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How to Grow Sprouts at Home in a Jar

Updated on June 12, 2012

Sprout Seeds in a Jar

Sprout Seeds at Home in a Jar
Sprout Seeds at Home in a Jar | Source

Sprouts are Healthy and Nutritious

Healthy sprouts can be grown at home in your kitchen in a few days. Sprouts are living foods that are full of minerals, vitamins, essential amino acids and enzymes. You can grow nutritious alfalfa sprouts, bean sprouts, as well as sprouts from the seeds of red clover, radish, buckwheat and sunflower.

Sprouts can be enjoyed raw on sandwiches and salads, or cooked and served in soups and casserole dishes. Seeds for sprouting can typically be found in the bulk section of natural food stores, at gardening stores or purchased online.

What You Need To Grow Sprouts at Home

  • quart size jar
  • sprouting screens or cheesecloth and rubber band
  • seeds of your choice

The easiest way to grow sprouts at home is by using sprouting screens that screw on to a wide-mouth mason jar. Sprouting screens are composed of plastic or metal mesh that cover the lid of the jar. Having a set of different size sprout screens will make it easier to rinse the seeds and drain the water from the jar. If you don't have sprout screens you can use a rubber band to secure cheesecloth over the jar opening.

How to Grow Sprouts in a Jar

  1. Place 2-4 tablespoons of seeds into the jar. For smaller seeds, such as for alfalfa sprouts, use less, and for larger seeds, such as for bean sprouts, use more seeds.
  2. Add water the jar and soak the seeds for several hours or overnight.
  3. Drain the water used for soaking the seeds through the screen. Ideally, you should store the sprouts in the jar in a warm and dark location.
  4. Fill the jar with fresh water, rinse the sprouts by gently swirling the jar, and drain the water. Rinse the sprouts at least twice per day. When you are done rinsing the sprouts, prop the jar upside-down and at an angle, so that all the water will drain from the jar.
  5. As the sprouts grow the hulls of the seeds will come off in the jar. If you have a larger mesh sprouting screen, use it at this time. Hold the jar under running water and gently swirl the sprouts, so that the hulls flow out the top of the jar, leaving the sprouts behind. Drain well.
  6. Repeat the process of rinsing and draining the sprouts for 3 to 5 days. Once the sprouts are fully grown you can place them in a sunny window to encourage them to turn darker green.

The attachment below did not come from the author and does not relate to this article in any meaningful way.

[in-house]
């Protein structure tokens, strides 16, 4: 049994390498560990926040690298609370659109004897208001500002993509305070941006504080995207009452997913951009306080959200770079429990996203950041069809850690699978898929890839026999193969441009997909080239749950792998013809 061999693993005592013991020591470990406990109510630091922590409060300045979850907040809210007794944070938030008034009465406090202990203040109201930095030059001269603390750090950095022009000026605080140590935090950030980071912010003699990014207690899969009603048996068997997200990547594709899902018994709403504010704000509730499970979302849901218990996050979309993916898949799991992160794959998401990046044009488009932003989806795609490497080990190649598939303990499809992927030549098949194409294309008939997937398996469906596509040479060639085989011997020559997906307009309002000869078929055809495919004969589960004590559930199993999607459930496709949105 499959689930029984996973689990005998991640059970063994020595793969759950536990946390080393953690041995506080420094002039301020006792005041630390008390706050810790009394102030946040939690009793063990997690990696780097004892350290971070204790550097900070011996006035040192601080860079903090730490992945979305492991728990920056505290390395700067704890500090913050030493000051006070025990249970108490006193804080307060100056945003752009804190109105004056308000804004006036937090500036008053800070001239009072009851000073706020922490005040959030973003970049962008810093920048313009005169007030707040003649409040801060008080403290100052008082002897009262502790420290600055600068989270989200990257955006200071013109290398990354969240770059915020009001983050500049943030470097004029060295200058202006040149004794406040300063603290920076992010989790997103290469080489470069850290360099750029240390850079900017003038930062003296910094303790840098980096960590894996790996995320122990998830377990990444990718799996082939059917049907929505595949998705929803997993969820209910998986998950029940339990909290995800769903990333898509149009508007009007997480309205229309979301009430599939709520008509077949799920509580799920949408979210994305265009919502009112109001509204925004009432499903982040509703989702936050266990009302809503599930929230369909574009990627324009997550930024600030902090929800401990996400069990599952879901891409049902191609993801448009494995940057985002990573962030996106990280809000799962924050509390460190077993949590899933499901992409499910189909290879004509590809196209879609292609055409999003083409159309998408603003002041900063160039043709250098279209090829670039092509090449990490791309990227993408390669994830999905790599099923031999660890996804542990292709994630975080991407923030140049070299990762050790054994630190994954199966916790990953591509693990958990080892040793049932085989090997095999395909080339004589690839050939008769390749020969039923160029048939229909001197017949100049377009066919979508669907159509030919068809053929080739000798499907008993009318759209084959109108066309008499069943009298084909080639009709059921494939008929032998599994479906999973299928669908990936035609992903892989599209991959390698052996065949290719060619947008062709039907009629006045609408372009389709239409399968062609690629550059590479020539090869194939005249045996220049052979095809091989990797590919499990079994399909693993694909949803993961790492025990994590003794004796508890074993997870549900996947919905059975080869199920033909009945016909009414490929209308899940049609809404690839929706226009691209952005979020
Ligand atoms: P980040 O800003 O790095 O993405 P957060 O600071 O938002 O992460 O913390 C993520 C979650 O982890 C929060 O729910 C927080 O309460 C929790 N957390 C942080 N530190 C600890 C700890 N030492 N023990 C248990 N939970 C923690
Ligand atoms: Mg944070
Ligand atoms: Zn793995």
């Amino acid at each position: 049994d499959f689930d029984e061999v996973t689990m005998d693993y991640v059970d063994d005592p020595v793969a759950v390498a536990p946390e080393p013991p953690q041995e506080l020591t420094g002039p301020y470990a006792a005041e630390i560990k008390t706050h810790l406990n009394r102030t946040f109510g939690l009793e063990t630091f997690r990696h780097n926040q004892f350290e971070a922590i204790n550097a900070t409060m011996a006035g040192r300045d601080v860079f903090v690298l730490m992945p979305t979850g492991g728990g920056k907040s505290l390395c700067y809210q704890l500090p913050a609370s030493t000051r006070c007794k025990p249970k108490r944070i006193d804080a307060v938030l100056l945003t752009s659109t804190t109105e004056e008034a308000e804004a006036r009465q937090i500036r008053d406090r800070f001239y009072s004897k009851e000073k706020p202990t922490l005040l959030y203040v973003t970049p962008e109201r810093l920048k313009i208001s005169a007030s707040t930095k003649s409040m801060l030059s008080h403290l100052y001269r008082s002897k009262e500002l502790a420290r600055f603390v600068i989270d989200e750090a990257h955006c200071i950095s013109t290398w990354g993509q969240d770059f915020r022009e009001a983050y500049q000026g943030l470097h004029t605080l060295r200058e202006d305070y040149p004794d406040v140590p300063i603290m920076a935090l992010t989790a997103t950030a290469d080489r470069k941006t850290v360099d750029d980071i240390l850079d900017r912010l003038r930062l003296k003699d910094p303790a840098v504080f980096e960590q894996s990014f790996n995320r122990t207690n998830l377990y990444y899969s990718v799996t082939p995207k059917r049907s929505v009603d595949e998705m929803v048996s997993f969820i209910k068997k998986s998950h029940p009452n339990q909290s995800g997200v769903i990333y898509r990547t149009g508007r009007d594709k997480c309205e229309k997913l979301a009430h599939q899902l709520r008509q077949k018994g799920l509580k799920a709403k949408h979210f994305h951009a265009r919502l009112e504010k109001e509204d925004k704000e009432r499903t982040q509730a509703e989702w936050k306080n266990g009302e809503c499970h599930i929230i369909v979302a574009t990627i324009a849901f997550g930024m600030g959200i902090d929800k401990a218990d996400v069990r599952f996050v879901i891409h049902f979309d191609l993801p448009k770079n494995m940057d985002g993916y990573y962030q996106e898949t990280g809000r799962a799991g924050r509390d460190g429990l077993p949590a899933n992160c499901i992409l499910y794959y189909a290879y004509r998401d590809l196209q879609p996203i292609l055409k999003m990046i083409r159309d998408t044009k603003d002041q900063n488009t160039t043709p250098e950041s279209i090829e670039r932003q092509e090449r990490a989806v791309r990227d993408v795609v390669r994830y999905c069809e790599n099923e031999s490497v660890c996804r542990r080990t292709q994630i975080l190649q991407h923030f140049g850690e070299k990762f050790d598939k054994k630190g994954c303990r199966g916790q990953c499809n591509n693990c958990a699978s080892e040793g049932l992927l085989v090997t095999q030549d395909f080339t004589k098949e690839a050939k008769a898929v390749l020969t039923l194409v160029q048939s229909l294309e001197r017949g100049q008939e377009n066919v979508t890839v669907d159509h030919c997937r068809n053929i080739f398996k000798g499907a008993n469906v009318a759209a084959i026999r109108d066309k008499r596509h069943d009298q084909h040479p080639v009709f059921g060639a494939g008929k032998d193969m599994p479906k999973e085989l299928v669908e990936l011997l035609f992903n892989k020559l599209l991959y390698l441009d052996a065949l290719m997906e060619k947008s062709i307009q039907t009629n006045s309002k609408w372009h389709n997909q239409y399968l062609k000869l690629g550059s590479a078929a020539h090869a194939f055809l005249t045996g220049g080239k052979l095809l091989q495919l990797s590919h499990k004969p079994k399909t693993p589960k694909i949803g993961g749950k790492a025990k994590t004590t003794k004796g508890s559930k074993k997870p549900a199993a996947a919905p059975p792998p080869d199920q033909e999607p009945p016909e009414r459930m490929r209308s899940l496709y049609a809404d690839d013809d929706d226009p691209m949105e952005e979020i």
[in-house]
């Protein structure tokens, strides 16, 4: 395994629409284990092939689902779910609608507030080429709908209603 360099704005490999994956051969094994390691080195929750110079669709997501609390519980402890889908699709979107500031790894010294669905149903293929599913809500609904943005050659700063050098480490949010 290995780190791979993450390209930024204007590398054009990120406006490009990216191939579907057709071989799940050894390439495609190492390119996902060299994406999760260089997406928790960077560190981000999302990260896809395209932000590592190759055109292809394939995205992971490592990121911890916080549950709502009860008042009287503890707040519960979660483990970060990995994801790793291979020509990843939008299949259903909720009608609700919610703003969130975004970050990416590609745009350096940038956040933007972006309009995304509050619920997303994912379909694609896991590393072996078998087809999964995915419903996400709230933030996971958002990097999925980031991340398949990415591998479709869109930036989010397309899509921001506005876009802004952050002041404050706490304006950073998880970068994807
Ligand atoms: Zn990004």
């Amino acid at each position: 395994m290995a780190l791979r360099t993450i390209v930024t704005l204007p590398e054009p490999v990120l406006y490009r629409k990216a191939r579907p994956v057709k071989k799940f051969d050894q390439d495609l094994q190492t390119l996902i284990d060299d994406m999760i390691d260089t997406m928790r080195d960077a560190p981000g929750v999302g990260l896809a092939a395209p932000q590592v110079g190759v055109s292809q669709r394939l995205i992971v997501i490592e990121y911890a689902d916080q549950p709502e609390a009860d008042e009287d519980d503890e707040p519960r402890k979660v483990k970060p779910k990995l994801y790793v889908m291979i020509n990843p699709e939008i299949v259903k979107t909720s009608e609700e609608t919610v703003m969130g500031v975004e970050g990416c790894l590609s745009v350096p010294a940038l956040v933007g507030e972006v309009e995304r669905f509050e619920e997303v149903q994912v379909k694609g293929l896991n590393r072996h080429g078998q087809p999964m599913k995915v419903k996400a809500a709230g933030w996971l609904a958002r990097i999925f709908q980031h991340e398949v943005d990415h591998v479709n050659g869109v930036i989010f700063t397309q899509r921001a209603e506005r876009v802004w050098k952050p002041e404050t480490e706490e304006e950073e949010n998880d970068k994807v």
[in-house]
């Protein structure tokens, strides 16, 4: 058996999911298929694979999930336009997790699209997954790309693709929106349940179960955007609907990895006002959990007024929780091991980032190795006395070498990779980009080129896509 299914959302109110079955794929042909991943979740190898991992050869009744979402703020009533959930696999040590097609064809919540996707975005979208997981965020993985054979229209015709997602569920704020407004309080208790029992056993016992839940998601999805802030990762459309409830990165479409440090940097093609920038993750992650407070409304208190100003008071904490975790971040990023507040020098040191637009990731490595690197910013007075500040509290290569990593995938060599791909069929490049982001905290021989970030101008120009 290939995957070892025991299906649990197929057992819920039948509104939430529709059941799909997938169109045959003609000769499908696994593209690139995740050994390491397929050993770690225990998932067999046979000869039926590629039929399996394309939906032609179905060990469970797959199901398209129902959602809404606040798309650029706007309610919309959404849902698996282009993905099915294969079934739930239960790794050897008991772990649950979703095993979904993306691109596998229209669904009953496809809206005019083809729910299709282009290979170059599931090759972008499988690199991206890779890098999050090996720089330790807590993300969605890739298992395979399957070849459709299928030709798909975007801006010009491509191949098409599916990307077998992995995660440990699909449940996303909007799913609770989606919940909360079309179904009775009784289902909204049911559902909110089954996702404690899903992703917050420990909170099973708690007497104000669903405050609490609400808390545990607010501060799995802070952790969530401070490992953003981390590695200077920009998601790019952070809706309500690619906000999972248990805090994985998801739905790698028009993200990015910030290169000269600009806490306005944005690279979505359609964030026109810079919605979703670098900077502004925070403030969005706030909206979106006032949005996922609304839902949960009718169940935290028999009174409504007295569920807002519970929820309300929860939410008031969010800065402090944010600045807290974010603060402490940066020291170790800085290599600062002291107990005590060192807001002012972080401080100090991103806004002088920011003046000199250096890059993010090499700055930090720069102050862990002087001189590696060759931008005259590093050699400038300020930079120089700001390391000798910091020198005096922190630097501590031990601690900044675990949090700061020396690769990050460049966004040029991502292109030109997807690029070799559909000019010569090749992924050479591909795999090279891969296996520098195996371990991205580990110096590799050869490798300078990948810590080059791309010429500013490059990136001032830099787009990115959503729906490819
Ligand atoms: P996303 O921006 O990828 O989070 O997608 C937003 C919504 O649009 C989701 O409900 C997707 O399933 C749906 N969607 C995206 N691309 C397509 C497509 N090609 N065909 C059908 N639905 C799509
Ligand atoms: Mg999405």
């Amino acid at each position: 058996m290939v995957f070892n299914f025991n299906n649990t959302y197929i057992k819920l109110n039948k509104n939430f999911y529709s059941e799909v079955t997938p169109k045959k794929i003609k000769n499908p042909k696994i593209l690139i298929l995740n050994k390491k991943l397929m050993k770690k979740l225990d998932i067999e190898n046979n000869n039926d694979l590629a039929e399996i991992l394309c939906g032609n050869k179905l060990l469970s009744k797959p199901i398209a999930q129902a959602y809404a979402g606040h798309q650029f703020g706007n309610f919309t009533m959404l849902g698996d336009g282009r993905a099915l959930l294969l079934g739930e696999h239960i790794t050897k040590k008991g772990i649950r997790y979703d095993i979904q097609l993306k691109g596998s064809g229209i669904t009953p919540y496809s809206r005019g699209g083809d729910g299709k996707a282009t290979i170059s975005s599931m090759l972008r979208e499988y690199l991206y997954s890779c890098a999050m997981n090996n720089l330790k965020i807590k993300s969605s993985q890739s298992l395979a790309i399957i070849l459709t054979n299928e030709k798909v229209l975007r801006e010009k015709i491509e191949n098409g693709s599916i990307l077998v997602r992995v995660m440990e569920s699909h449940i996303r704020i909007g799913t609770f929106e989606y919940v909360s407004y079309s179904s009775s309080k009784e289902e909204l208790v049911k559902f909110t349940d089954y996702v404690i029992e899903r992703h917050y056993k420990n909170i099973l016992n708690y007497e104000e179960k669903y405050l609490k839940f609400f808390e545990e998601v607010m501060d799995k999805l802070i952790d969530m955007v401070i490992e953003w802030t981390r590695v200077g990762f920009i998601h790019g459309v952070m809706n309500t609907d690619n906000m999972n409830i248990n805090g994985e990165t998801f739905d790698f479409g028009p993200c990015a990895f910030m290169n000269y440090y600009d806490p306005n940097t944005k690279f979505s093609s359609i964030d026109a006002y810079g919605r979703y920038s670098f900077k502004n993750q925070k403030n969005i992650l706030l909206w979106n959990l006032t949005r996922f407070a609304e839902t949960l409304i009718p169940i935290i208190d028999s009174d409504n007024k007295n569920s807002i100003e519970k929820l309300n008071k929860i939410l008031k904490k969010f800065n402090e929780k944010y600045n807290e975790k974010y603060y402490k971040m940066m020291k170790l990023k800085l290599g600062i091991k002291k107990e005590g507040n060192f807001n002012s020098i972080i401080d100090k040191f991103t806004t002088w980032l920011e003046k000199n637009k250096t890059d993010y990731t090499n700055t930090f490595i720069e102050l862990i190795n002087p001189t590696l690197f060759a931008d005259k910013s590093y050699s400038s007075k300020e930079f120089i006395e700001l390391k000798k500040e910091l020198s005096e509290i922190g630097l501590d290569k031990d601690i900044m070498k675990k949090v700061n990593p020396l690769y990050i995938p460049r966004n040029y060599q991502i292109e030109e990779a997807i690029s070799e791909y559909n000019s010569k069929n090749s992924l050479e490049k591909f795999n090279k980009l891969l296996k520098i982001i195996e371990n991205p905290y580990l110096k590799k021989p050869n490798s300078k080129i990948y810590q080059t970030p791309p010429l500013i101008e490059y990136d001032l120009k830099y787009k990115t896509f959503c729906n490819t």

Tray-Style Seed Sprouters for the Home

An alternative to growing sprouts in a jar at home is using a tray-style sprouting kit. You can purchase sprouting kits that provide you with a layer of containers in which you can grow several types of sprouts at one time.

Sprout Varieties

Try a sprouting a variety of different seeds. Alfalfa sprouts are the most common sprouts people choose for garnishing sandwiches. Radish sprouts are slightly larger and are spicy. You can grow bean sprouts, cabbage sprouts and lentil sprouts. You can also grow a mix of sprouts at one time for a variety of sprout textures and flavors.


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    • Thelma Alberts profile image

      Thelma Alberts 

      4 years ago from Germany and Philippines

      Thanks for reminding me about making my own sprouts. They are so healthy.

    • Dolores Monet profile image

      Dolores Monet 

      6 years ago from East Coast, United States

      I used to do this way back in the 1970's and had forgotten all about it! Thanks for the reminder - sprouts are fun to grow and make such a wonderful addition to a sandwich or salad!

    • Jean Rogers profile imageAUTHOR

      Jean Rogers 

      6 years ago

      jpcmc, I agree. Sprouts grown at home are fresher and less expensive than ones from the store.

    • jpcmc profile image

      JP Carlos 

      6 years ago from Quezon CIty, Phlippines

      Planting your own food is always a good idea.

    • howlermunkey profile image

      Jeff Boettner 

      6 years ago from Tampa, FL

      Great Hub, Thanks!


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